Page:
CPT Code 81445, 81479

NOTE:  The CPT codes listed on the website are in accordance with Current Procedural Terminology, a publication of the American Medical Association. CPT codes are provided here for the convenience of our clients. Clients who bill for services should make the final decision on which codes to use.
WHY ORDER THIS TEST?

Resources

DescriptionDownload
Hereditary Pancreatic Cancer Information for Patients
Genetic Testing for Hereditary Cancers Webinar

Gene Descriptions

Gene Reason Reference
APC Heterozygous pathogenic variants in APC are associated with both classic and attenuated familial adenomatous polyposis (FAP), Gardner syndrome, Turcot syndrome, and Hereditary Desmoid disease. PubMed: 20301519; OMIM: 175100
ATM Heterozygous pathogenic variants in ATM are associated with an increased risk for pancreatic and breast cancer. Additionally, biallelic pathogenic variants in ATM have been associated with ataxia-telangiectasia. PubMed: 15928302, 22585167, 20301790, 28418444; OMIM: 607585
BMPR1A Heterozygous pathogenic variants in BMPR1A are associated with Juvenile Polyposis Syndrome (JPS). PubMed: 17303595, 20301642, 9869523; OMIM: 174900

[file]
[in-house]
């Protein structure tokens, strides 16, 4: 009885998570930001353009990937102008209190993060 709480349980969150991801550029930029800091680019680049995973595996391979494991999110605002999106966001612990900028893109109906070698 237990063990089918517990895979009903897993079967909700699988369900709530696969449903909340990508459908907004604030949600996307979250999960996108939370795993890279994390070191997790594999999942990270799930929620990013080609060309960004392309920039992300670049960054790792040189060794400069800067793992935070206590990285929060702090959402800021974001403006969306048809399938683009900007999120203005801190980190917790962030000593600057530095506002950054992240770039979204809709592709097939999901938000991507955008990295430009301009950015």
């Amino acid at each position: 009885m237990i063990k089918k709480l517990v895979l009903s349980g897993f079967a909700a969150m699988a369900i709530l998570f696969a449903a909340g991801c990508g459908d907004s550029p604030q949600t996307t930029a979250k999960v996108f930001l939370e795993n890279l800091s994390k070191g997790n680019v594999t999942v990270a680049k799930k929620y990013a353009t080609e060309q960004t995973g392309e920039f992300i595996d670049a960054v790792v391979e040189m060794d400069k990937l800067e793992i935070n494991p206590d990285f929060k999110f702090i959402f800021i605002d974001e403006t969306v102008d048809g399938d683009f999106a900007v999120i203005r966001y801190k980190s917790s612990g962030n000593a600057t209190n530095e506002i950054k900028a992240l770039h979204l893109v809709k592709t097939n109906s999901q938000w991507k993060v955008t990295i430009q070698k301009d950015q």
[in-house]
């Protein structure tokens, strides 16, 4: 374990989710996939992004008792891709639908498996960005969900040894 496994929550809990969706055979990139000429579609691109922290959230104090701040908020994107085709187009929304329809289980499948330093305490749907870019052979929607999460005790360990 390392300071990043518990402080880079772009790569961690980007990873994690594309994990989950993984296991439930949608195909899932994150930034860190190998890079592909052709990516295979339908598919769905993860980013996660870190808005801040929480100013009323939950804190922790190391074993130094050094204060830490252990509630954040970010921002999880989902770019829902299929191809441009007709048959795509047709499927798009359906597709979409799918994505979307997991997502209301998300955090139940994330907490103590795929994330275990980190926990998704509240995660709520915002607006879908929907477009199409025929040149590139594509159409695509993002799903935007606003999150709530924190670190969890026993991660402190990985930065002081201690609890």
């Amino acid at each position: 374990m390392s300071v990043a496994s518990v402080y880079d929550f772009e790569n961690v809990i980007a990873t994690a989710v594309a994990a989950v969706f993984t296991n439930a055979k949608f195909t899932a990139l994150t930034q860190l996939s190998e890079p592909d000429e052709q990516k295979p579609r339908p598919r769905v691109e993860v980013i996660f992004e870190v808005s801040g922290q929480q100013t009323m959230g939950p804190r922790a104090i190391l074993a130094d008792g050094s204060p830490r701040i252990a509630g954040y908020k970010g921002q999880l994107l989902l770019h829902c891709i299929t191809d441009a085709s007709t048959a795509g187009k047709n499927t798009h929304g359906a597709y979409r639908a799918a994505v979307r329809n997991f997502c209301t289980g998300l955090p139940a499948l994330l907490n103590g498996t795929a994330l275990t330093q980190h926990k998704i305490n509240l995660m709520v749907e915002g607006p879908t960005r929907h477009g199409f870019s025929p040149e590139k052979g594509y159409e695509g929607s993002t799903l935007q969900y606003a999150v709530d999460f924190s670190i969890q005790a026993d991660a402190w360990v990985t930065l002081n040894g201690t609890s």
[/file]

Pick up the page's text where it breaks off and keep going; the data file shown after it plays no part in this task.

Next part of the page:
BRCA1 Autosomal dominant pathogenic variants in the BRCA1 gene are the most common cause of hereditary breast and ovarian cancer syndrome (HBOC), which includes approximately a 1-3% risk to develop pancreatic cancer. PubMed: 9497246, 12677558, 17416853, 20301425, 22846731
BRCA2 Autosomal dominant mutations in the BRCA2 gene are implicated in the hereditary breast and ovarian cancer syndrome (HBOC), which includes an increased risk for pancreatic cancer. Additionally, biallelic mutations in BRCA2 gene are associated with autosomal recessive Fanconi anemia Type D1 . PubMed: 12065746, 12677558, 9497246, 17416853, 18042939, 20301425, 22846731, 22187320
BUB1B Biallelic pathogenic variants in BUB1B are associated with Mosaic variegated aneuploidy syndrome (MVA), which is associated with a high risk for Wilms tumor and other malignancies. BUB1B has been identified in a few individuals with pancreatic cancer. However, the evidence is limited. Additional research is needed. PubMed: 20301772,15475955, 28767289; OMIM: 602860
CDK4 Heterozygous pathogenic CDK4 variants are associated with an increased risk for melanoma. There is currently limited evidence of an association between CDK4 and risk for pancreatic cancer. PubMed: 17047042, 28283772, 26337759